Automated vehicles - which country will gain the global leadership?
Automotive countries are intensely competing for leadership in automated vehicles. But which nations are heading the race? A new market study is providing detailed rankings.
The huge market potential of Automated Vehicles and corresponding mobility services has attracted many players, both within and outside of the established automotive industry. As a consequence, an intense competition begins to emerge which will not only affect individual companies but also entire business locations and countries. Whether or not automotive nations will be able to take the leading position is dependent on the respective industry activities as well as on specific market conditions.
Roland Berger GmbH and fka Forschungsgesellschaft Kraftfahrwesen mbH Aachen (fka) combine the two dimensions industry and market to publish the Automated Vehicles Index, which compares the relative competitive positions of the key automotive nations, these being the US, Germany, China, Sweden, the UK, South Korea, France, Italy and Japan. The latest “Automated Vehicles Index” for the third quarter of 2016 has recently been issued by the automotive experts at Roland Berger and fka.
As one finding of the recent issue, Germany and the US were able to defend their leading position for Automated Vehicles during the last six months. Regarding the industry indicator, German OEMs retain their lead over US automakers when it comes to incorporating automated functions in mass produced vehicles. But other countries are catching up and the competition is intensifying. In recent months a range of manufacturers, including some from China and South Korea, have announced plans to launch automated driving functions in mass produced vehicles. South Korean and Chinese OEMs have also been putting new prototype vehicles on the market.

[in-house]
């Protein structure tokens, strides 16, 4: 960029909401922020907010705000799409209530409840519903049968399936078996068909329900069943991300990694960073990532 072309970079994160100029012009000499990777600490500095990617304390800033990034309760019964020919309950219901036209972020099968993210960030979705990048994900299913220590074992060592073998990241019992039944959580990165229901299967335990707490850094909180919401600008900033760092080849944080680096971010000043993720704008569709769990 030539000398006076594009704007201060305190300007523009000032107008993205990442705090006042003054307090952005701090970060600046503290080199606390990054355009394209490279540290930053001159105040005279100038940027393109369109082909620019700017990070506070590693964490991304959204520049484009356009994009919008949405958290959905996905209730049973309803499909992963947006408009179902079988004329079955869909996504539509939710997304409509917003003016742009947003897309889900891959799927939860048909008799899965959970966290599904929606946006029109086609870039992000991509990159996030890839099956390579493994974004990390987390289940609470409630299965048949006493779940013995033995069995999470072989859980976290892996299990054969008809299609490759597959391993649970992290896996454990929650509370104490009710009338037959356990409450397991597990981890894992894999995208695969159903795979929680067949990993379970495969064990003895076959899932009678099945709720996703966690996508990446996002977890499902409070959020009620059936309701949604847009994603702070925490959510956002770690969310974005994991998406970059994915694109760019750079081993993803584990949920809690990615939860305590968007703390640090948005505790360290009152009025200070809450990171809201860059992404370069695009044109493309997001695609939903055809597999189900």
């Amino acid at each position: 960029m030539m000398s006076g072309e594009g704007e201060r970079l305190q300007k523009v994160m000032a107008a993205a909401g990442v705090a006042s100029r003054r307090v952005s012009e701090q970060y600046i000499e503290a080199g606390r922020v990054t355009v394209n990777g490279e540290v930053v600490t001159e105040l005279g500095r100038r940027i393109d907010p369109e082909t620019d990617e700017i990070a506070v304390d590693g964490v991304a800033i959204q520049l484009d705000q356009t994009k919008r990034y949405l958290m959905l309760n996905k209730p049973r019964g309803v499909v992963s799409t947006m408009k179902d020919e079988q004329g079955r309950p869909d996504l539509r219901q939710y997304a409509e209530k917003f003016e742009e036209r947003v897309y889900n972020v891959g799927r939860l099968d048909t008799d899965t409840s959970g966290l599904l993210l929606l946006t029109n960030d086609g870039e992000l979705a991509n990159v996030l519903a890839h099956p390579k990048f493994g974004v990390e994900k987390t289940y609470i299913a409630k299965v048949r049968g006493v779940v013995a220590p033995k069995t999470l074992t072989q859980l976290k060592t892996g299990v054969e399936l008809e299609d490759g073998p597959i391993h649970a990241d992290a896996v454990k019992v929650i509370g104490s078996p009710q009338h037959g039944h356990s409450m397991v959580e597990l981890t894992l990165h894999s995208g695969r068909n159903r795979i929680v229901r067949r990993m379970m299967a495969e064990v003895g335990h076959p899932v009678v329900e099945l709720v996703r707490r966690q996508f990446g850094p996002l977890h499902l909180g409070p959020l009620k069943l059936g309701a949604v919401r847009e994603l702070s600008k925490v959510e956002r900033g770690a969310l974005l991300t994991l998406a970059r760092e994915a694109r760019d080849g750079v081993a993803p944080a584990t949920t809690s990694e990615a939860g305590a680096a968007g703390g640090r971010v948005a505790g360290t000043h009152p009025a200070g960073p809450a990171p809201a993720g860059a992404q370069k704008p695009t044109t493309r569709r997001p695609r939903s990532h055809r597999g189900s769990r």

The market indicator takes into account the legislative framework as well as the sales figures for vehicles with highly developed ADAS systems in the different countries. The US is currently leading this dimension ahead of Germany and Sweden. Whereas the US has a very large market volume (in absolute terms) for vehicles fitted with relevant assistance systems, Germany and Sweden rank second and third respectively due to the very high specific share of new vehicles fitted with such systems. One challenge still facing OEMs is the fact that the legal framework is fraught with uncertainty. Even though Germany decided to amend the Vienna Convention in April this year, thus taking important steps toward the licensing of self-driving cars, the US still offers the best prerequisites for automated driving.
The complete version of the index includes a detailed description of the countries’ competitive positions in each parameter and picks out the interdependencies between vehicle connectivity and Automated Driving as a focus topic.